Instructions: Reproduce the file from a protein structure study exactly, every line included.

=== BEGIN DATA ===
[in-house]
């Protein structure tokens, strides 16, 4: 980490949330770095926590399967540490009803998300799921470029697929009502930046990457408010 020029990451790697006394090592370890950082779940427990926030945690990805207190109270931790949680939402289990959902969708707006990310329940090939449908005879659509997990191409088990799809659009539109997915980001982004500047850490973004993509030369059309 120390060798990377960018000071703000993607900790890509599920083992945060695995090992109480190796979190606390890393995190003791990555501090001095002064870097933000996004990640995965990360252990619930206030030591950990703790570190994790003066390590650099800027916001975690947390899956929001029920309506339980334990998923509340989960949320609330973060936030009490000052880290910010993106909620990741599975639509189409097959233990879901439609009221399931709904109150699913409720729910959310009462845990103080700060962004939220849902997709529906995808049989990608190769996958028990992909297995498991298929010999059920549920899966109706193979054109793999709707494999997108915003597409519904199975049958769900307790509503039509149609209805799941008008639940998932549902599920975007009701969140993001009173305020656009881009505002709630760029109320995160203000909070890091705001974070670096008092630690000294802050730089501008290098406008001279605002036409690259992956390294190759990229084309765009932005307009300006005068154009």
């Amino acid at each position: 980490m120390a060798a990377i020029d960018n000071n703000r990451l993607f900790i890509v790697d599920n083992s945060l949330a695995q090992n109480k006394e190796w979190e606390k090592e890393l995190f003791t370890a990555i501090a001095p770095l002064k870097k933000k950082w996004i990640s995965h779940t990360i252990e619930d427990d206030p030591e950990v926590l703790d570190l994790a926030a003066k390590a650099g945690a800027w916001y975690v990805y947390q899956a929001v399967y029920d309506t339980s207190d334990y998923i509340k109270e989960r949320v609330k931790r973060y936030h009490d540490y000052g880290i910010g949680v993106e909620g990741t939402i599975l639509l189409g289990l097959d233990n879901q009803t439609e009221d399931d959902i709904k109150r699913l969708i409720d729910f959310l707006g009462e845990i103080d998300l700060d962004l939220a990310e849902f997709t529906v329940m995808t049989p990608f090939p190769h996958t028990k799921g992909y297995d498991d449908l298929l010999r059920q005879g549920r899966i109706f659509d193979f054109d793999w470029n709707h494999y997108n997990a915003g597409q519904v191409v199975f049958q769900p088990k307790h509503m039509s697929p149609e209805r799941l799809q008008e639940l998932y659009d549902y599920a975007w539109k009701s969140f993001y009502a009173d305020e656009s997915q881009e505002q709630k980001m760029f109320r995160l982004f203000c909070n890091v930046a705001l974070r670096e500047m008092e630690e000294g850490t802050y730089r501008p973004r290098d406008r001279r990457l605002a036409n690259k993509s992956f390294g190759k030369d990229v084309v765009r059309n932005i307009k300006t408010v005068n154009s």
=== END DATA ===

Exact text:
[in-house]
């Protein structure tokens, strides 16, 4: 980490949330770095926590399967540490009803998300799921470029697929009502930046990457408010 020029990451790697006394090592370890950082779940427990926030945690990805207190109270931790949680939402289990959902969708707006990310329940090939449908005879659509997990191409088990799809659009539109997915980001982004500047850490973004993509030369059309 120390060798990377960018000071703000993607900790890509599920083992945060695995090992109480190796979190606390890393995190003791990555501090001095002064870097933000996004990640995965990360252990619930206030030591950990703790570190994790003066390590650099800027916001975690947390899956929001029920309506339980334990998923509340989960949320609330973060936030009490000052880290910010993106909620990741599975639509189409097959233990879901439609009221399931709904109150699913409720729910959310009462845990103080700060962004939220849902997709529906995808049989990608190769996958028990992909297995498991298929010999059920549920899966109706193979054109793999709707494999997108915003597409519904199975049958769900307790509503039509149609209805799941008008639940998932549902599920975007009701969140993001009173305020656009881009505002709630760029109320995160203000909070890091705001974070670096008092630690000294802050730089501008290098406008001279605002036409690259992956390294190759990229084309765009932005307009300006005068154009």
């Amino acid at each position: 980490m120390a060798a990377i020029d960018n000071n703000r990451l993607f900790i890509v790697d599920n083992s945060l949330a695995q090992n109480k006394e190796w979190e606390k090592e890393l995190f003791t370890a990555i501090a001095p770095l002064k870097k933000k950082w996004i990640s995965h779940t990360i252990e619930d427990d206030p030591e950990v926590l703790d570190l994790a926030a003066k390590a650099g945690a800027w916001y975690v990805y947390q899956a929001v399967y029920d309506t339980s207190d334990y998923i509340k109270e989960r949320v609330k931790r973060y936030h009490d540490y000052g880290i910010g949680v993106e909620g990741t939402i599975l639509l189409g289990l097959d233990n879901q009803t439609e009221d399931d959902i709904k109150r699913l969708i409720d729910f959310l707006g009462e845990i103080d998300l700060d962004l939220a990310e849902f997709t529906v329940m995808t049989p990608f090939p190769h996958t028990k799921g992909y297995d498991d449908l298929l010999r059920q005879g549920r899966i109706f659509d193979f054109d793999w470029n709707h494999y997108n997990a915003g597409q519904v191409v199975f049958q769900p088990k307790h509503m039509s697929p149609e209805r799941l799809q008008e639940l998932y659009d549902y599920a975007w539109k009701s969140f993001y009502a009173d305020e656009s997915q881009e505002q709630k980001m760029f109320r995160l982004f203000c909070n890091v930046a705001l974070r670096e500047m008092e630690e000294g850490t802050y730089r501008p973004r290098d406008r001279r990457l605002a036409n690259k993509s992956f390294g190759k030369d990229v084309v765009r059309n932005i307009k300006t408010v005068n154009s």